Example :

useRef Hooks

In a React component, useState and useReducer can cause your component to re-render each time there is a call to the update functions. Use the useRef() hook to keep track of variables without causing re-renders, and how to enforce the re-rendering of React Components.

If you used class components before the React 16.8 version, you know that this is how we would create a reference to a component or an element:

Example :

Import the createRef method from React, and pass it to the element that you want. Pretty simple.

The useRef hook holds the actual value in its current method. With this method, we can access the actual HTML element, in our case, a button. By using the current method, we can do some things and change HTML elements imperatively using some node instances, such as .focus, .contains, .cloneNode, etc.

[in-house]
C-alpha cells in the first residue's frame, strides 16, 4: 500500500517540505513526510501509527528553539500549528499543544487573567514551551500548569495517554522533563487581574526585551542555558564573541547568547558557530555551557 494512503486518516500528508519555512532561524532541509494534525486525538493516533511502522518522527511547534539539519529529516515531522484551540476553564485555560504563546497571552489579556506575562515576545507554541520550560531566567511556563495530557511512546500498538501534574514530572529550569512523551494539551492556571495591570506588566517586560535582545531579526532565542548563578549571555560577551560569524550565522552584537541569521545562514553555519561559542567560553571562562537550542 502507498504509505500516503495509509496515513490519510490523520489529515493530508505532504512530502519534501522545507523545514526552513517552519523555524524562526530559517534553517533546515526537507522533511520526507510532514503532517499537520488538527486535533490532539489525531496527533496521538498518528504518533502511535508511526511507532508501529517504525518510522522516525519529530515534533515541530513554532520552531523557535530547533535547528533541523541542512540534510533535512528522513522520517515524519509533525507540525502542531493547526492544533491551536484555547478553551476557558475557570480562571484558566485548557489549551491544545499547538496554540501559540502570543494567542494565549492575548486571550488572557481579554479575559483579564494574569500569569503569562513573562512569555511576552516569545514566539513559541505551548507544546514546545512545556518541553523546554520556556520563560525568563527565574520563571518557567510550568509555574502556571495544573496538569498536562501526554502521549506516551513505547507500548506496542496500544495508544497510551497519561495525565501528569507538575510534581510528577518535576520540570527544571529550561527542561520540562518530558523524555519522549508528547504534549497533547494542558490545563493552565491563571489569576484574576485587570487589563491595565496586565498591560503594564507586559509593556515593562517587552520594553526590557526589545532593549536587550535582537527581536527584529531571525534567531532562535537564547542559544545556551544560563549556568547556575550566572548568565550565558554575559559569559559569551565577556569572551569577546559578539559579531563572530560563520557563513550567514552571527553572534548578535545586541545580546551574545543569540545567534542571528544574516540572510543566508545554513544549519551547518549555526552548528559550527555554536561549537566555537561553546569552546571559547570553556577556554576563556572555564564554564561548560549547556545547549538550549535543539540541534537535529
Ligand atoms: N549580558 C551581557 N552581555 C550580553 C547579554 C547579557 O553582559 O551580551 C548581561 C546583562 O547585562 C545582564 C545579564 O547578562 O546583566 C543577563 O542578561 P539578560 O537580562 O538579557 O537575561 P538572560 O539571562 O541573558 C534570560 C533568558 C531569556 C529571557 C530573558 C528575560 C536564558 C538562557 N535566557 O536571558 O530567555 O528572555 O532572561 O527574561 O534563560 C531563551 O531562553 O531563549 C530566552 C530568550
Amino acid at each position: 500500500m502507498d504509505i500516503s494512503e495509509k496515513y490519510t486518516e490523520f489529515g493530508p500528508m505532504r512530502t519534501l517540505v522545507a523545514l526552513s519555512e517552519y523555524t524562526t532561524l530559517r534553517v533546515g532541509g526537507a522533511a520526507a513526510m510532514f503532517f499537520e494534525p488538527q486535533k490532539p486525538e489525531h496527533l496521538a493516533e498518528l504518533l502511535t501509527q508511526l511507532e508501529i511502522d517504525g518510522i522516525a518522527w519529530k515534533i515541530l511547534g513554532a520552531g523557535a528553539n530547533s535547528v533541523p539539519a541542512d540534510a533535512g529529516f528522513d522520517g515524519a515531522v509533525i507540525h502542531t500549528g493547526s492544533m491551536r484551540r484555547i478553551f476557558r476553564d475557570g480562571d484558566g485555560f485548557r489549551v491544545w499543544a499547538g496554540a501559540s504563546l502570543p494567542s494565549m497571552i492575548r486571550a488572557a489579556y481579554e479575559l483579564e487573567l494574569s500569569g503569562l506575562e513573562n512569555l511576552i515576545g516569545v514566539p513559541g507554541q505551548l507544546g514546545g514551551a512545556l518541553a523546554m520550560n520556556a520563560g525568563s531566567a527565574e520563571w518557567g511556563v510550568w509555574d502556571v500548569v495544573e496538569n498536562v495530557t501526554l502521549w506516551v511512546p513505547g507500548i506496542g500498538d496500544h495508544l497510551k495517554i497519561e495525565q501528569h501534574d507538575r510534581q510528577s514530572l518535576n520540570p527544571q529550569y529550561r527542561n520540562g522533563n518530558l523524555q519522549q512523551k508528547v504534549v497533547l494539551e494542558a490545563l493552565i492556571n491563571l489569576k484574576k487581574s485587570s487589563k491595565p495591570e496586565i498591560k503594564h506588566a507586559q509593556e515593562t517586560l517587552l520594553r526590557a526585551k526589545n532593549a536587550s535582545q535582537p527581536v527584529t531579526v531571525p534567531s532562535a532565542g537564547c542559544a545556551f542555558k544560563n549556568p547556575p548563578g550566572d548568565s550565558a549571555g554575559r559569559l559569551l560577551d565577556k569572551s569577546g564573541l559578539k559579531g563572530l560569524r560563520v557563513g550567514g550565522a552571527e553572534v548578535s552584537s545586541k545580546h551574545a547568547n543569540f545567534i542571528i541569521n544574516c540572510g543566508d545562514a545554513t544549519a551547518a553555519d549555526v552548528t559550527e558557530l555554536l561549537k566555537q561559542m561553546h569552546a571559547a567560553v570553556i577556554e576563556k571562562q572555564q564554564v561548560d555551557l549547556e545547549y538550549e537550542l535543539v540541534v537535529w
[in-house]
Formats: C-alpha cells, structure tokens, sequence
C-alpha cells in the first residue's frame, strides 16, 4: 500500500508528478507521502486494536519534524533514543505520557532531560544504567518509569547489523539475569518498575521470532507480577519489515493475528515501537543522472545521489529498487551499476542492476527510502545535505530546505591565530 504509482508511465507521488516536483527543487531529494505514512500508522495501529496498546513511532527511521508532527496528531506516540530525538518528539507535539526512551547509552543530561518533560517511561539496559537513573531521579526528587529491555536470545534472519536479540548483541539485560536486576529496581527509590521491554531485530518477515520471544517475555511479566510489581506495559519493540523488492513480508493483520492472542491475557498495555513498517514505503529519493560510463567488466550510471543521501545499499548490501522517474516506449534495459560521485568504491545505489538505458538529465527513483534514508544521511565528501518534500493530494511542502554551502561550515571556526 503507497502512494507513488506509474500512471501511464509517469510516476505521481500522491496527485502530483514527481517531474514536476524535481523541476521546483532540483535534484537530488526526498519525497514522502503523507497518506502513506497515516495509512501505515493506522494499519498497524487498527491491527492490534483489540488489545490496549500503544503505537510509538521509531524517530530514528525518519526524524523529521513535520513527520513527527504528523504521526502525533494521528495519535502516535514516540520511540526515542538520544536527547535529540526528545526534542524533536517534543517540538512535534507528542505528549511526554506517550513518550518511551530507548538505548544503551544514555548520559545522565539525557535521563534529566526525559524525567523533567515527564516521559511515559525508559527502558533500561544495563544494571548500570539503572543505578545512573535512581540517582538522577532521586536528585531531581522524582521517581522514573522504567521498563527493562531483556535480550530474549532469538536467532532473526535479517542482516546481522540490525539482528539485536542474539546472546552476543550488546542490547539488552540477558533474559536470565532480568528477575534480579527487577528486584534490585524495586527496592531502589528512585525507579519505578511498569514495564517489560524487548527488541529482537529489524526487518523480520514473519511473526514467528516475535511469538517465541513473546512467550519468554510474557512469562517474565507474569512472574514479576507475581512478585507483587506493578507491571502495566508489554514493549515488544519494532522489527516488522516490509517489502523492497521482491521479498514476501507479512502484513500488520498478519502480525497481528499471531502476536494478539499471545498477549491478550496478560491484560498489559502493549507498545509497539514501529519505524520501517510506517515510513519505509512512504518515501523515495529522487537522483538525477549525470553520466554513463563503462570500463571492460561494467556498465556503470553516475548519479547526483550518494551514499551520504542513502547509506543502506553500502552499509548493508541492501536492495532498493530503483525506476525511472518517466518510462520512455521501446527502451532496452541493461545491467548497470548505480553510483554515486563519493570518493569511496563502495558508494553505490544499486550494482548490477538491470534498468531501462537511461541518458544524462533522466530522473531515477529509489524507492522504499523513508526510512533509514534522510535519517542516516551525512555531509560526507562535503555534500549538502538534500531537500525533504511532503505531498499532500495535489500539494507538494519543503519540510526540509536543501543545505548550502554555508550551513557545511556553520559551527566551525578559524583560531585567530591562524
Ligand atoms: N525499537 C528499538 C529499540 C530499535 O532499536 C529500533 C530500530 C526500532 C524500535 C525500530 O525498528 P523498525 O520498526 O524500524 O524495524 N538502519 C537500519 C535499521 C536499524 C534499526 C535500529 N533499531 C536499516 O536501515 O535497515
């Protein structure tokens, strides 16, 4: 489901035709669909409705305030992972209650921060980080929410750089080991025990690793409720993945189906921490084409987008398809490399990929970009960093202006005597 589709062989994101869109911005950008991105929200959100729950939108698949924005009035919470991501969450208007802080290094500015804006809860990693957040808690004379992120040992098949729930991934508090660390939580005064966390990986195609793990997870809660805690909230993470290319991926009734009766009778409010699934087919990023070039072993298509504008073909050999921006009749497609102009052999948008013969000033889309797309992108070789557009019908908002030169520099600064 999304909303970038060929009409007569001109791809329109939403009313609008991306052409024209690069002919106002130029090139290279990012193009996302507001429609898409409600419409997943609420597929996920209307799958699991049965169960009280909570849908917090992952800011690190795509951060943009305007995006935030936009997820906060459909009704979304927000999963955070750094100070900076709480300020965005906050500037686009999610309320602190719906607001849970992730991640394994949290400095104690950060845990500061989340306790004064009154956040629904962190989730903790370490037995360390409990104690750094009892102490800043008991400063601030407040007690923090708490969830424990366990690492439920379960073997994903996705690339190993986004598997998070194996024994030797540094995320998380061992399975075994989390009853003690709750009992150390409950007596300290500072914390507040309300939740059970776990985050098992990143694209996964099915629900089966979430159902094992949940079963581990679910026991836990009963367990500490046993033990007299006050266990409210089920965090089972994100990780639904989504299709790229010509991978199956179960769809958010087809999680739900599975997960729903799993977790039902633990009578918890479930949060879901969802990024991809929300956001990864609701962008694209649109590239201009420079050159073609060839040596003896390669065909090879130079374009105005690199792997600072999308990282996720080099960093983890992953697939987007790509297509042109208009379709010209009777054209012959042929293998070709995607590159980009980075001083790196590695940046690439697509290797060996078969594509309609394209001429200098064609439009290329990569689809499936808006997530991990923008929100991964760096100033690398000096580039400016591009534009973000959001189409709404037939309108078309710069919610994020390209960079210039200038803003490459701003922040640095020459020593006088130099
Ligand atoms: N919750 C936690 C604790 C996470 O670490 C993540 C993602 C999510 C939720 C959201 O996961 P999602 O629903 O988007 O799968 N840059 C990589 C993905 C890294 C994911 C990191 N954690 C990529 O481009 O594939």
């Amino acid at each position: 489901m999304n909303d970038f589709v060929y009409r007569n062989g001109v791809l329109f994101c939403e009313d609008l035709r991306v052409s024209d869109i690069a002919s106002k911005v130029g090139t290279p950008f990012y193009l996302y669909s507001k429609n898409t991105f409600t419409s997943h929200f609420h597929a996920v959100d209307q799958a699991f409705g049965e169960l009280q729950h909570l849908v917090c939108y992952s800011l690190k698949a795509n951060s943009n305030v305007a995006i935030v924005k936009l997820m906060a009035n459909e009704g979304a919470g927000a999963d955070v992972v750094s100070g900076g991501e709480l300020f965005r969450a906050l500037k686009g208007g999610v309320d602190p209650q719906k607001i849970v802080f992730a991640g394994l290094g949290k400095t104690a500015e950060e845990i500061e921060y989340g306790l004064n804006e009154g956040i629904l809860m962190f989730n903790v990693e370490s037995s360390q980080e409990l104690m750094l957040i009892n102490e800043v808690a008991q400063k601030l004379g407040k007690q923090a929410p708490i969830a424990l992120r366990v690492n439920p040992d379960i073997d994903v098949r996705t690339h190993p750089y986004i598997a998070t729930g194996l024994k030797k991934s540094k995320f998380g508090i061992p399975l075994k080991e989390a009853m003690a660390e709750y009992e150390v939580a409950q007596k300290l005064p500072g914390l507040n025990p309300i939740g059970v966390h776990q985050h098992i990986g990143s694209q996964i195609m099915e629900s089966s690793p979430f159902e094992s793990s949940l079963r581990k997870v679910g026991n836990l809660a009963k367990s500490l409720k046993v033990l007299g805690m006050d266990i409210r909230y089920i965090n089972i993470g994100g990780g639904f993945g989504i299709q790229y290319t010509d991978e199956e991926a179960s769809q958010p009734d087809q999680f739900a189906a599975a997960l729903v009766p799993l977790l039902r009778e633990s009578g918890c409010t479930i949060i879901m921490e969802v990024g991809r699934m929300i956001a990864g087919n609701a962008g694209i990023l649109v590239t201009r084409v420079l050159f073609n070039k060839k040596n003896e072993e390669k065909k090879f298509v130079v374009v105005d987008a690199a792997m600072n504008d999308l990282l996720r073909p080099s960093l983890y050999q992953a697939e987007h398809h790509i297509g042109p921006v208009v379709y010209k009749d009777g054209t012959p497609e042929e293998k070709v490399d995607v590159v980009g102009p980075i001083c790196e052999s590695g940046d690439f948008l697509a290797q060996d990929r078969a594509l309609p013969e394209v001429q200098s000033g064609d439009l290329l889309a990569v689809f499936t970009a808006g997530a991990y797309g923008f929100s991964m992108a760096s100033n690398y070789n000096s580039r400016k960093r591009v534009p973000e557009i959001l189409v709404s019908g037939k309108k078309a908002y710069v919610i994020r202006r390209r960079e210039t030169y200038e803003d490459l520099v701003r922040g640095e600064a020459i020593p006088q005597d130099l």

But, now, we can do everything that we were doing with class components, with functional components! We can now manage our state logic inside a functional component, we can have “lifecycle methods” and we can create references and pass them to elements by using the useRef hook.

The useRef hook allows us to return a mutable ref object (a DOM node or element created in the render method).

Example :

But, what’s the difference between the createRef and the useRef? Well, pretty simple: the createRef hook creates a new reference every time it renders, and the useRef hook will return the same reference each time.

useCallback Hooks